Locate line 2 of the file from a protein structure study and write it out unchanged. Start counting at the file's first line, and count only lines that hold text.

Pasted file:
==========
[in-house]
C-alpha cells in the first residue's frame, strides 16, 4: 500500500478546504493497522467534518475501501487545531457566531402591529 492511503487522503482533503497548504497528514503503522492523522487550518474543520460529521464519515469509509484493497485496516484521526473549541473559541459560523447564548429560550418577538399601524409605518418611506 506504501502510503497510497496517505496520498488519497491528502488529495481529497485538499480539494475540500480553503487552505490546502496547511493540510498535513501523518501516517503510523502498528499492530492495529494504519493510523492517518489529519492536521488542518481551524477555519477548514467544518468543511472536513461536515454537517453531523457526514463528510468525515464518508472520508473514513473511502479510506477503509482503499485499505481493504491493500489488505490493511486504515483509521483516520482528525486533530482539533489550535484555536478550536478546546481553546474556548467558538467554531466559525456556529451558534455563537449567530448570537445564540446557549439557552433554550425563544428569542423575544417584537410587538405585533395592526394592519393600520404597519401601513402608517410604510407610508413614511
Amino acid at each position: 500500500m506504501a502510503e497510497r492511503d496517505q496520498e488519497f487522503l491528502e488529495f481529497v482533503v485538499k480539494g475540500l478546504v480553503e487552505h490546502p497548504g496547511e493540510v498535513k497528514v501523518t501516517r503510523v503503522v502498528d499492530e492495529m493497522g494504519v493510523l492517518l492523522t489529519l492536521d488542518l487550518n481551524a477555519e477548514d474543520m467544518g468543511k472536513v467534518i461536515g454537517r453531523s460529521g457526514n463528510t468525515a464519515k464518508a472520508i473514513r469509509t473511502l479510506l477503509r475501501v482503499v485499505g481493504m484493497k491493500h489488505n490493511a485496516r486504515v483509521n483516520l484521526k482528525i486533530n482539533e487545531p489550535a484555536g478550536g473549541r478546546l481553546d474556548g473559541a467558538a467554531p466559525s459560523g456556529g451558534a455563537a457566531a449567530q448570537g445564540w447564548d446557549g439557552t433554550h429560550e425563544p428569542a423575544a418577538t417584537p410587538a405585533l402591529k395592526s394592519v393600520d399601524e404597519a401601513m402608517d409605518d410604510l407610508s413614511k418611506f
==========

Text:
C-alpha cells in the first residue's frame, strides 16, 4: 500500500478546504493497522467534518475501501487545531457566531402591529 492511503487522503482533503497548504497528514503503522492523522487550518474543520460529521464519515469509509484493497485496516484521526473549541473559541459560523447564548429560550418577538399601524409605518418611506 506504501502510503497510497496517505496520498488519497491528502488529495481529497485538499480539494475540500480553503487552505490546502496547511493540510498535513501523518501516517503510523502498528499492530492495529494504519493510523492517518489529519492536521488542518481551524477555519477548514467544518468543511472536513461536515454537517453531523457526514463528510468525515464518508472520508473514513473511502479510506477503509482503499485499505481493504491493500489488505490493511486504515483509521483516520482528525486533530482539533489550535484555536478550536478546546481553546474556548467558538467554531466559525456556529451558534455563537449567530448570537445564540446557549439557552433554550425563544428569542423575544417584537410587538405585533395592526394592519393600520404597519401601513402608517410604510407610508413614511